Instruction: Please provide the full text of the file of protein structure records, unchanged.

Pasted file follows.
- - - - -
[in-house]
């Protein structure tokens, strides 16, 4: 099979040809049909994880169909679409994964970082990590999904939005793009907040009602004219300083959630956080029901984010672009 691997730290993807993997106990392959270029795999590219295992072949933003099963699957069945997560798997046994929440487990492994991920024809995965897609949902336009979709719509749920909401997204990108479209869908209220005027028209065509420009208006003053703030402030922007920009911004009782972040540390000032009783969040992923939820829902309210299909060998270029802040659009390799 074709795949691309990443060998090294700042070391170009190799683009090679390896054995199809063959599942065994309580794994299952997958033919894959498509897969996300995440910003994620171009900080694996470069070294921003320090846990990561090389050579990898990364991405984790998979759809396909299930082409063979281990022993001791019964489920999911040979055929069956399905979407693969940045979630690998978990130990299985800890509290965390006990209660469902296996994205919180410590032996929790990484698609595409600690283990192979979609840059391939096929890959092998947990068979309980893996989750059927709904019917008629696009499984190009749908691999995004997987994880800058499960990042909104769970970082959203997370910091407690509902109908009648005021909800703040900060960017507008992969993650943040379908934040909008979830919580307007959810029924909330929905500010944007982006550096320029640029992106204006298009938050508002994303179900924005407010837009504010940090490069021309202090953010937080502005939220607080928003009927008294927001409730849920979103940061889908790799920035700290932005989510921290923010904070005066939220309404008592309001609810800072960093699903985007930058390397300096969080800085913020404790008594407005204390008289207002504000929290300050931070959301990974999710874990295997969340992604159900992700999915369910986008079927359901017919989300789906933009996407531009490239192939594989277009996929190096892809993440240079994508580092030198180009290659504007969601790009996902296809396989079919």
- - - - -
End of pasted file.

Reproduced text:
[in-house]
């Protein structure tokens, strides 16, 4: 099979040809049909994880169909679409994964970082990590999904939005793009907040009602004219300083959630956080029901984010672009 691997730290993807993997106990392959270029795999590219295992072949933003099963699957069945997560798997046994929440487990492994991920024809995965897609949902336009979709719509749920909401997204990108479209869908209220005027028209065509420009208006003053703030402030922007920009911004009782972040540390000032009783969040992923939820829902309210299909060998270029802040659009390799 074709795949691309990443060998090294700042070391170009190799683009090679390896054995199809063959599942065994309580794994299952997958033919894959498509897969996300995440910003994620171009900080694996470069070294921003320090846990990561090389050579990898990364991405984790998979759809396909299930082409063979281990022993001791019964489920999911040979055929069956399905979407693969940045979630690998978990130990299985800890509290965390006990209660469902296996994205919180410590032996929790990484698609595409600690283990192979979609840059391939096929890959092998947990068979309980893996989750059927709904019917008629696009499984190009749908691999995004997987994880800058499960990042909104769970970082959203997370910091407690509902109908009648005021909800703040900060960017507008992969993650943040379908934040909008979830919580307007959810029924909330929905500010944007982006550096320029640029992106204006298009938050508002994303179900924005407010837009504010940090490069021309202090953010937080502005939220607080928003009927008294927001409730849920979103940061889908790799920035700290932005989510921290923010904070005066939220309404008592309001609810800072960093699903985007930058390397300096969080800085913020404790008594407005204390008289207002504000929290300050931070959301990974999710874990295997969340992604159900992700999915369910986008079927359901017919989300789906933009996407531009490239192939594989277009996929190096892809993440240079994508580092030198180009290659504007969601790009996902296809396989079919």